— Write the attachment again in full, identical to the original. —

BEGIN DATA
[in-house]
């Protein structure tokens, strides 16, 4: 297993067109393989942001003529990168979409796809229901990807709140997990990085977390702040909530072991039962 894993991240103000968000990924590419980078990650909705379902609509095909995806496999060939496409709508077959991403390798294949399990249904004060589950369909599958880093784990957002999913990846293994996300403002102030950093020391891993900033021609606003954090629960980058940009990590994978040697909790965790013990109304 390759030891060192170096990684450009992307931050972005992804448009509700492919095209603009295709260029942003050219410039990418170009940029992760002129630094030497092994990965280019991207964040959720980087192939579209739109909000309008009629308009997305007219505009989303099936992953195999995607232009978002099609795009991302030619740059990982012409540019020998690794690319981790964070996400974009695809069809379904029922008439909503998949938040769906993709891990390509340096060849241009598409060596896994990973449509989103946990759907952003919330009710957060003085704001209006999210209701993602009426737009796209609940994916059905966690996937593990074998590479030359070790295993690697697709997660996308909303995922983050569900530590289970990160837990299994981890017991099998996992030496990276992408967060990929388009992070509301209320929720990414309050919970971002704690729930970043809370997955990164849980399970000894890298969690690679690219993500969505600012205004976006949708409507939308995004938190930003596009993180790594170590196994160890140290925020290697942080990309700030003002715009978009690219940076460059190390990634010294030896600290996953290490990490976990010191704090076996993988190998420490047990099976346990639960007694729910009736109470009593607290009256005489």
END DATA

[in-house]
């Protein structure tokens, strides 16, 4: 297993067109393989942001003529990168979409796809229901990807709140997990990085977390702040909530072991039962 894993991240103000968000990924590419980078990650909705379902609509095909995806496999060939496409709508077959991403390798294949399990249904004060589950369909599958880093784990957002999913990846293994996300403002102030950093020391891993900033021609606003954090629960980058940009990590994978040697909790965790013990109304 390759030891060192170096990684450009992307931050972005992804448009509700492919095209603009295709260029942003050219410039990418170009940029992760002129630094030497092994990965280019991207964040959720980087192939579209739109909000309008009629308009997305007219505009989303099936992953195999995607232009978002099609795009991302030619740059990982012409540019020998690794690319981790964070996400974009695809069809379904029922008439909503998949938040769906993709891990390509340096060849241009598409060596896994990973449509989103946990759907952003919330009710957060003085704001209006999210209701993602009426737009796209609940994916059905966690996937593990074998590479030359070790295993690697697709997660996308909303995922983050569900530590289970990160837990299994981890017991099998996992030496990276992408967060990929388009992070509301209320929720990414309050919970971002704690729930970043809370997955990164849980399970000894890298969690690679690219993500969505600012205004976006949708409507939308995004938190930003596009993180790594170590196994160890140290925020290697942080990309700030003002715009978009690219940076460059190390990634010294030896600290996953290490990490976990010191704090076996993988190998420490047990099976346990639960007694729910009736109470009593607290009256005489």